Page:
Take the 2-minute tour ×
Stack Overflow is a question and answer site for professional and enthusiast programmers. It's 100% free, no registration required.

The python implementation

import sys

def move(src, dst, tmp, num):
    if num == 1: print 'Move from', src, 'to', dst
    else:
        move(src, tmp, dst, num-1)
        move(src, dst, tmp, 1)
        move(tmp, dst, src, num-1)

move('left', 'right', 'middle', int(sys.argv[1]))

Gives the right solution for tower of hanoi. But my scheme port,

(define move
    (lambda (src dst tmp num)
      (if (= num 1) (printf "Move from ~s to ~s \n" src dst)
          ((move src tmp dst (- num 1))
           (move src dst tmp 1)
           (move tmp dst src (- num 1))))))

Gives the right solution but in the end throws the following error.

procedure application: expected procedure, given: #<void>; arguments were: #<void> #<void>

I know that its my print statement that is throwing the error, but I can't figure out why is this happening ?

share|improve this question
add comment

1 Answer

up vote 4 down vote accepted
 ((move src tmp dst (- num 1))
  (move src dst tmp 1)
  (move tmp dst src (- num 1)))

The above code doesn't do what you think it does :)

To execute a series of expressions / statements you need something like this:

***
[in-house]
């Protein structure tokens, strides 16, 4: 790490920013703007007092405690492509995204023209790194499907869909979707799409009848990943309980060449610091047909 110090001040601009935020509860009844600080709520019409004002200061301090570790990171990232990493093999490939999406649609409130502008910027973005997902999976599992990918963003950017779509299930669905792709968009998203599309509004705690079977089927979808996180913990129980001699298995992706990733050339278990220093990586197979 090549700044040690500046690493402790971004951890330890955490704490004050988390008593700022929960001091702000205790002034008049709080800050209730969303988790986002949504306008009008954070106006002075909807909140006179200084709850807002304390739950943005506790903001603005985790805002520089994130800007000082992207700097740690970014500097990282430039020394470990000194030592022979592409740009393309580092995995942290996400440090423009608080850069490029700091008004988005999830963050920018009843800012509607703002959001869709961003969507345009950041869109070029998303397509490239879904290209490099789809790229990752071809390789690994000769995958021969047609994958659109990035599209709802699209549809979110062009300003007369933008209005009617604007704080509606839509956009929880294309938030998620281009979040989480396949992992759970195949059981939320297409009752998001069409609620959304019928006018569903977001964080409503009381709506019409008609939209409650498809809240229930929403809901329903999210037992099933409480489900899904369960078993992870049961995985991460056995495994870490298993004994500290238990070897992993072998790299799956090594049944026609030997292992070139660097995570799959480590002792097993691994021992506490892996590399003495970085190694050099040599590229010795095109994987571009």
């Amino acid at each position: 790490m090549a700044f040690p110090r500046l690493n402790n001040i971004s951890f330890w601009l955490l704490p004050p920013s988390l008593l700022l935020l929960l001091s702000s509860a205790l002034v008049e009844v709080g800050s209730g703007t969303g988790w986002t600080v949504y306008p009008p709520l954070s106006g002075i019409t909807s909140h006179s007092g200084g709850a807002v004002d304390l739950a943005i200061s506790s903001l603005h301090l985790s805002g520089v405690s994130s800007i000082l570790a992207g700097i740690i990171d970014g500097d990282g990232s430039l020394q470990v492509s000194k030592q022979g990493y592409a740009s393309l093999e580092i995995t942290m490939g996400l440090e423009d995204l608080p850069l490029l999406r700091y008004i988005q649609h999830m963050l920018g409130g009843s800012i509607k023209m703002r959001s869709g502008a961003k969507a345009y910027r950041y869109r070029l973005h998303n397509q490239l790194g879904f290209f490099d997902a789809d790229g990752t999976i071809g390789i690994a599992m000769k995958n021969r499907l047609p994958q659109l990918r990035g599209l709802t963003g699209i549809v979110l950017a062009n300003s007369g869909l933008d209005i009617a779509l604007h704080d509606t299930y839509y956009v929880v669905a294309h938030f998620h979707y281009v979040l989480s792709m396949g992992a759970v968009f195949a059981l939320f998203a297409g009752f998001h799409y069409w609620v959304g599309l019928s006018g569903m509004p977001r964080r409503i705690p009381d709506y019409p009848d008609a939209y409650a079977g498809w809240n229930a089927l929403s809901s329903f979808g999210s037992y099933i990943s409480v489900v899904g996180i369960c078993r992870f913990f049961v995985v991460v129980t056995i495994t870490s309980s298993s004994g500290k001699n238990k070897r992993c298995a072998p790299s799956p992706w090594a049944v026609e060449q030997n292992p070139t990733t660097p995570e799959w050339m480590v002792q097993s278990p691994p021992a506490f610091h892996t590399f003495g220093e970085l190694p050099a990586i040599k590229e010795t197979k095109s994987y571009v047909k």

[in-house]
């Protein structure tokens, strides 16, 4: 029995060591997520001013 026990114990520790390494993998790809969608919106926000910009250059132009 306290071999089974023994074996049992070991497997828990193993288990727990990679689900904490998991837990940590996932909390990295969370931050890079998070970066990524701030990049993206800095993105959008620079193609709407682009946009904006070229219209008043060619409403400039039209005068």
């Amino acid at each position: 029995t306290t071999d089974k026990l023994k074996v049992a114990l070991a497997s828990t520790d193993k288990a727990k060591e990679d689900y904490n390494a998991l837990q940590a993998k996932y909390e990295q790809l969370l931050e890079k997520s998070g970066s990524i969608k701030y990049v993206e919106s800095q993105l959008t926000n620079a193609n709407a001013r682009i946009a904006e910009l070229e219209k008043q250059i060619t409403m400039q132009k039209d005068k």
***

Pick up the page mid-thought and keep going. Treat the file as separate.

((λ ()
  (move src tmp dst (- num 1))
  (move src dst tmp 1)
  (move tmp dst src (- num 1))))

The syntactic sugar in Scheme is

(begin
   (move ...)
   (move ...)
   (move ...)
   ...)

((move ...) (move ...) (move ...))

will be evaluated, and the code seems to work. But as soon as the recursion ends,
the interpreter will try to execute it as (op param1 param2) and there is where
you get the error #<void>; arguments were: #<void> #<void>

share|improve this answer
1  
The syntactic sugar is (begin (move ...) (move ...) ...) –  Nathan Sanders Mar 1 '10 at 14:31
    
thank you Nathan. –  Nick Dandoulakis Mar 1 '10 at 14:36
add comment

Your Answer

 
discard

By posting your answer, you agree to the privacy policy and terms of service.

Not the answer you're looking for? Browse other questions tagged or ask your own question.